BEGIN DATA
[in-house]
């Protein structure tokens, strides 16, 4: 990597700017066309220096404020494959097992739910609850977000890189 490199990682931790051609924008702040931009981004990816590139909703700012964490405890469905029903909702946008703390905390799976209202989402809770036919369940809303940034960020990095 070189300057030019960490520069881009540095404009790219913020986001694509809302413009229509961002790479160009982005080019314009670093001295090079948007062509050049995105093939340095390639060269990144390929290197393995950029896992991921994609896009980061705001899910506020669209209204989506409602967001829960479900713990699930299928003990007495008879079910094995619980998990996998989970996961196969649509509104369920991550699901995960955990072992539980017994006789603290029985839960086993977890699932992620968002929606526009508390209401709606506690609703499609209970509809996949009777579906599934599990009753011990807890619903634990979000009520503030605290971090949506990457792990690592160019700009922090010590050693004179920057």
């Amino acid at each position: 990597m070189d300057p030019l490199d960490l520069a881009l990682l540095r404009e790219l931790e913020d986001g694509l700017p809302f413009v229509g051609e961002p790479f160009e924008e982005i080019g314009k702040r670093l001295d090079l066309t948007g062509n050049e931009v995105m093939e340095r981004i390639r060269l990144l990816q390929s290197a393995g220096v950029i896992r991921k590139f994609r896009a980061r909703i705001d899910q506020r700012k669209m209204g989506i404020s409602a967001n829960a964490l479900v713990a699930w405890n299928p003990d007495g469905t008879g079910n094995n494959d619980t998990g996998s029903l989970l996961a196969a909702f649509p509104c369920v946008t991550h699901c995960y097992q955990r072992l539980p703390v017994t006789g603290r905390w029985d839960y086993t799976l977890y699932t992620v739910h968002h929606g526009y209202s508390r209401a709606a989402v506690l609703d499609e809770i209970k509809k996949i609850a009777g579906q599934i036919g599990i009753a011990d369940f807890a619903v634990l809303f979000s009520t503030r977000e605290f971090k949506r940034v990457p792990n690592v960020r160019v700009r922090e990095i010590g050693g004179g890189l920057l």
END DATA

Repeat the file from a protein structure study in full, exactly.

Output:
[in-house]
């Protein structure tokens, strides 16, 4: 990597700017066309220096404020494959097992739910609850977000890189 490199990682931790051609924008702040931009981004990816590139909703700012964490405890469905029903909702946008703390905390799976209202989402809770036919369940809303940034960020990095 070189300057030019960490520069881009540095404009790219913020986001694509809302413009229509961002790479160009982005080019314009670093001295090079948007062509050049995105093939340095390639060269990144390929290197393995950029896992991921994609896009980061705001899910506020669209209204989506409602967001829960479900713990699930299928003990007495008879079910094995619980998990996998989970996961196969649509509104369920991550699901995960955990072992539980017994006789603290029985839960086993977890699932992620968002929606526009508390209401709606506690609703499609209970509809996949009777579906599934599990009753011990807890619903634990979000009520503030605290971090949506990457792990690592160019700009922090010590050693004179920057």
């Amino acid at each position: 990597m070189d300057p030019l490199d960490l520069a881009l990682l540095r404009e790219l931790e913020d986001g694509l700017p809302f413009v229509g051609e961002p790479f160009e924008e982005i080019g314009k702040r670093l001295d090079l066309t948007g062509n050049e931009v995105m093939e340095r981004i390639r060269l990144l990816q390929s290197a393995g220096v950029i896992r991921k590139f994609r896009a980061r909703i705001d899910q506020r700012k669209m209204g989506i404020s409602a967001n829960a964490l479900v713990a699930w405890n299928p003990d007495g469905t008879g079910n094995n494959d619980t998990g996998s029903l989970l996961a196969a909702f649509p509104c369920v946008t991550h699901c995960y097992q955990r072992l539980p703390v017994t006789g603290r905390w029985d839960y086993t799976l977890y699932t992620v739910h968002h929606g526009y209202s508390r209401a709606a989402v506690l609703d499609e809770i209970k509809k996949i609850a009777g579906q599934i036919g599990i009753a011990d369940f807890a619903v634990l809303f979000s009520t503030r977000e605290f971090k949506r940034v990457p792990n690592v960020r160019v700009r922090e990095i010590g050693g004179g890189l920057l």